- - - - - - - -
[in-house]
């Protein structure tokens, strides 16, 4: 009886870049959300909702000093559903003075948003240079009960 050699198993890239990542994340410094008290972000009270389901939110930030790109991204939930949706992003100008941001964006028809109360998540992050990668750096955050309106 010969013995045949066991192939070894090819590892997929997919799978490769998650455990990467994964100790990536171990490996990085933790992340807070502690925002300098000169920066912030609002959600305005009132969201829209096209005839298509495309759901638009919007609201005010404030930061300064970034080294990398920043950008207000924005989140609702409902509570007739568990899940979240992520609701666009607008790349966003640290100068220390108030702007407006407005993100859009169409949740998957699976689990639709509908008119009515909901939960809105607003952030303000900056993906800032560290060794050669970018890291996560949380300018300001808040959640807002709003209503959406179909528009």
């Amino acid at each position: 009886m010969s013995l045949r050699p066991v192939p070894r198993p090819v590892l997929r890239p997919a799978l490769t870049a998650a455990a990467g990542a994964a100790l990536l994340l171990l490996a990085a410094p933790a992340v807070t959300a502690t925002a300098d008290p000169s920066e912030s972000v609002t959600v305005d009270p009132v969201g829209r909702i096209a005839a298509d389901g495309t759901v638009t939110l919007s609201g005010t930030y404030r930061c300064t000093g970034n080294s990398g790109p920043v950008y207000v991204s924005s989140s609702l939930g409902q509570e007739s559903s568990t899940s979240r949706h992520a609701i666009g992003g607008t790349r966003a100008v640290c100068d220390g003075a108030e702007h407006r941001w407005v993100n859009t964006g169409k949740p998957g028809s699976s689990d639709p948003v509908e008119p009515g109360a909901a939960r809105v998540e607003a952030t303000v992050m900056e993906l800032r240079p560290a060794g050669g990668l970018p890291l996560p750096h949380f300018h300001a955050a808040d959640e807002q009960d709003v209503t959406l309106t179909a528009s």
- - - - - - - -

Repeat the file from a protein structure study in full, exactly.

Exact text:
[in-house]
């Protein structure tokens, strides 16, 4: 009886870049959300909702000093559903003075948003240079009960 050699198993890239990542994340410094008290972000009270389901939110930030790109991204939930949706992003100008941001964006028809109360998540992050990668750096955050309106 010969013995045949066991192939070894090819590892997929997919799978490769998650455990990467994964100790990536171990490996990085933790992340807070502690925002300098000169920066912030609002959600305005009132969201829209096209005839298509495309759901638009919007609201005010404030930061300064970034080294990398920043950008207000924005989140609702409902509570007739568990899940979240992520609701666009607008790349966003640290100068220390108030702007407006407005993100859009169409949740998957699976689990639709509908008119009515909901939960809105607003952030303000900056993906800032560290060794050669970018890291996560949380300018300001808040959640807002709003209503959406179909528009």
């Amino acid at each position: 009886m010969s013995l045949r050699p066991v192939p070894r198993p090819v590892l997929r890239p997919a799978l490769t870049a998650a455990a990467g990542a994964a100790l990536l994340l171990l490996a990085a410094p933790a992340v807070t959300a502690t925002a300098d008290p000169s920066e912030s972000v609002t959600v305005d009270p009132v969201g829209r909702i096209a005839a298509d389901g495309t759901v638009t939110l919007s609201g005010t930030y404030r930061c300064t000093g970034n080294s990398g790109p920043v950008y207000v991204s924005s989140s609702l939930g409902q509570e007739s559903s568990t899940s979240r949706h992520a609701i666009g992003g607008t790349r966003a100008v640290c100068d220390g003075a108030e702007h407006r941001w407005v993100n859009t964006g169409k949740p998957g028809s699976s689990d639709p948003v509908e008119p009515g109360a909901a939960r809105v998540e607003a952030t303000v992050m900056e993906l800032r240079p560290a060794g050669g990668l970018p890291l996560p750096h949380f300018h300001a955050a808040d959640e807002q009960d709003v209503t959406l309106t179909a528009s």